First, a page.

Demonstration of How the Therapeutic/Theoretical Approaches Chosen in Part Two Can Provide a Structure or Guide the Nursing Care Provided The theoretical approaches described above can be of immense help in guiding the nursing care that is appropriate for the patient in his current state. The theoretical approaches described above would be particularly helpful in assessing the needs of the patient. Identifying the needs of the patient ensures that the care providers know how to handle the patient in a manner that would help him overcome his current mental health status. In order to provide the right intervention, health professionals and caregivers must first understand the causes of the violent and aggressive behavior of the patient.
From the theoretical approaches describe above, it emerged that Musti must be suffering from explosive disorder (IED), which makes him violent, impulsive and aggressive. This makes him dangerous, not only to the people and property around him, but also to himself (Aboujaoude and Koran 2010, p. 9). This is because he is likely to harm himself or find it difficult socializing with others in the community, including his uncle.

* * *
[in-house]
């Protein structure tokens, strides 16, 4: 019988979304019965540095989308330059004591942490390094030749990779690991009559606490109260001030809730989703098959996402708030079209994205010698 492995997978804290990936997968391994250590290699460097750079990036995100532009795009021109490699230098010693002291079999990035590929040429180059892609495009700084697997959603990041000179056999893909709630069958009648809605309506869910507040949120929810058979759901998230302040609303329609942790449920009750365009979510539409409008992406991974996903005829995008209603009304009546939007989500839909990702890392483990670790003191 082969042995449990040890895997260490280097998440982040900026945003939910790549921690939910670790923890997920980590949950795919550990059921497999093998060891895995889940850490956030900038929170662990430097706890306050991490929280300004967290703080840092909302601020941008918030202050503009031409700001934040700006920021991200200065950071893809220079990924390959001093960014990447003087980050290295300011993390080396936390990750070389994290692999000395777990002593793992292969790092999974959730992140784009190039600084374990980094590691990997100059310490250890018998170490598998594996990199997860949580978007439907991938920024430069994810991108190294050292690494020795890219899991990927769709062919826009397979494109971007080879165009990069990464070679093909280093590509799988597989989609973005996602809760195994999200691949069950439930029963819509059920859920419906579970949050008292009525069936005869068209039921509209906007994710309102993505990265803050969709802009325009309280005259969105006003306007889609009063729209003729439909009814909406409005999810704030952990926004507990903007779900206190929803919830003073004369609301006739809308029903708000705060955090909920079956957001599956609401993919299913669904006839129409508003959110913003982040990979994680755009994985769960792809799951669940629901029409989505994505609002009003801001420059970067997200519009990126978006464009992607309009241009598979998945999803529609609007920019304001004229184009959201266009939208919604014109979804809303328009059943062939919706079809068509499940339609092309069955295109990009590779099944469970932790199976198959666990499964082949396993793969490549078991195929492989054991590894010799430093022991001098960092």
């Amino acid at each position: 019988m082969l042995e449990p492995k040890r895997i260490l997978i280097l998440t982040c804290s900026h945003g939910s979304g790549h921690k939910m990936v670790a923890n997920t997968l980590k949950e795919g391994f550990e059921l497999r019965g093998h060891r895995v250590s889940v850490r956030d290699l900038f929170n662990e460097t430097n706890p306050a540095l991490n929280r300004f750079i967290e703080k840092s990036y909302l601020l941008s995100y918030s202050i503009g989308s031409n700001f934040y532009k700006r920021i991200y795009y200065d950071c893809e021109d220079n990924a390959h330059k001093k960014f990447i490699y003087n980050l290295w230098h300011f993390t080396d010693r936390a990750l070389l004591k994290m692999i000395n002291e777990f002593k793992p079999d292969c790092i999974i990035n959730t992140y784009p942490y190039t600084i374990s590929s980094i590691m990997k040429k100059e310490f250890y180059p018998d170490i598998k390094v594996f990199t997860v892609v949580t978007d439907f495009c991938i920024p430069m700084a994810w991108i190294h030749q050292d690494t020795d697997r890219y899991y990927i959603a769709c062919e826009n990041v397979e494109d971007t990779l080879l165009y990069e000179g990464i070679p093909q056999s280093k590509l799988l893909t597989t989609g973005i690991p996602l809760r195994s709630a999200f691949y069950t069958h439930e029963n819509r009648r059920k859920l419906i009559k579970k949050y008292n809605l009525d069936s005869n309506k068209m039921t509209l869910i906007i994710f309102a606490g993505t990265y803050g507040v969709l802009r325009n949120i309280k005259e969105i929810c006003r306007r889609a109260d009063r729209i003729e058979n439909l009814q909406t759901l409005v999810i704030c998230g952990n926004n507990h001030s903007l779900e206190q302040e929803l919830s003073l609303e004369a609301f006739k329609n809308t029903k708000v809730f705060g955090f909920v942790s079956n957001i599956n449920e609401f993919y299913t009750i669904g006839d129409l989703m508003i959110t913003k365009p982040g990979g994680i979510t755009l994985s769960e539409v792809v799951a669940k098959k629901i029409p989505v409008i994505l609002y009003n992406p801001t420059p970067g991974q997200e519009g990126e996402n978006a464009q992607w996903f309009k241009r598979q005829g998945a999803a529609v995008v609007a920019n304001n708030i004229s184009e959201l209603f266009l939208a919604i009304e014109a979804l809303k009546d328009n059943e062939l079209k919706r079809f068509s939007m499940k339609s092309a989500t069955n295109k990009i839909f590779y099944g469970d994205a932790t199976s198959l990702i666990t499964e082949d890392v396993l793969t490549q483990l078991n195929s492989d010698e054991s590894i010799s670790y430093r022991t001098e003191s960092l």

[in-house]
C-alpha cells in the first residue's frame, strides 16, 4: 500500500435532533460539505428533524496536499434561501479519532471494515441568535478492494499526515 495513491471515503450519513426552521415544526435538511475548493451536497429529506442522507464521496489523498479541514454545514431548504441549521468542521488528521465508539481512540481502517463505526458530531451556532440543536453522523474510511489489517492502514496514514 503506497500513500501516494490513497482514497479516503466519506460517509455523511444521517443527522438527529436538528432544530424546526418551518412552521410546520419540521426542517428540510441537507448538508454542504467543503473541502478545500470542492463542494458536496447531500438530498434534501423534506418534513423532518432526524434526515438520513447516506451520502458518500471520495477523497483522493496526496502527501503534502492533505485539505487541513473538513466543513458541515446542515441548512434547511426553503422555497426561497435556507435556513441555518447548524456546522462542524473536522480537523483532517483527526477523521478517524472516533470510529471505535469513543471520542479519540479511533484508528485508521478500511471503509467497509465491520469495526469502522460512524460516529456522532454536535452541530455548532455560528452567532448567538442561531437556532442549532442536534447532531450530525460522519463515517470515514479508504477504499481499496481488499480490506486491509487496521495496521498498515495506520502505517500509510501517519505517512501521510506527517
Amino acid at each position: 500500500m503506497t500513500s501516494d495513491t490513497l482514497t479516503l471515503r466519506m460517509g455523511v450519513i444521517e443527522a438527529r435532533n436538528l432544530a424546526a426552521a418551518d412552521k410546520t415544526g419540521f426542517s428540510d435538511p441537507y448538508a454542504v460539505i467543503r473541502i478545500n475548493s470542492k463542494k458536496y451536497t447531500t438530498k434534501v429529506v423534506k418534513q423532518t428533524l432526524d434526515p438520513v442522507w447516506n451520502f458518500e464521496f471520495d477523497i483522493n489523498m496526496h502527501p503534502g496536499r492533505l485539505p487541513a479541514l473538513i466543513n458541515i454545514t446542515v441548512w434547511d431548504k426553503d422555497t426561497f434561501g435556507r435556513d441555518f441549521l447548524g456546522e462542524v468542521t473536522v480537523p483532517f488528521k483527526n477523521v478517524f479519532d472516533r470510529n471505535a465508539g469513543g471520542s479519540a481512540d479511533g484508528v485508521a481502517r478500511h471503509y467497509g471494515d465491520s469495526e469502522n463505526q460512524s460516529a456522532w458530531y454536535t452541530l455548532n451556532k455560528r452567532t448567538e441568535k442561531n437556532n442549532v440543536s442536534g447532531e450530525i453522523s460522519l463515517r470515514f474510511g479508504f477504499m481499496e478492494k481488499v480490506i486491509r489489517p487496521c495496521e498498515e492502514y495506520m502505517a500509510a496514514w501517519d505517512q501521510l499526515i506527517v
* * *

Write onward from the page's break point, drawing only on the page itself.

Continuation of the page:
Therefore, intervening in Mustis current health situation would require using cognitive behavioral therapy (CBT). CBT technique will help Musti recover from his current situation by helping him understand behaviors or situations that trigger violent or aggressive behavior and avoid them altogether. Specifically, CBT will be an appropriate intervention strategy to adopt since it will teach Musti how best to control anger using a variety of techniques, including relaxation, training, and learning coping skills (Gabbard 2007, p. 7; Grant and Potenza 2010, p. 73). Secondly, the theoretical approach showed that Musti must have found himself in his current health status because of financial challenges.
For instance, although he worked with his parents in a restaurant, he was forced to leave the job in the search for a better job in the U. K. because of the financial challenges. Again in the U. K., Musti still faced frustrations that prompted him to leave his job after working only for one month. Therefore, the other appropriate intervention for Mustis current situation is to help him secure a good job (Krucik 2013; First and Tasman 2010, p.
54). By having a good job, Musti would forget his current tribulations, which trigger anger and aggressive behavior. Additionally, intervening in Mustis situation would involve helping the patient quit alcohol, which appears to trigger his aggressive and violent behaviors.
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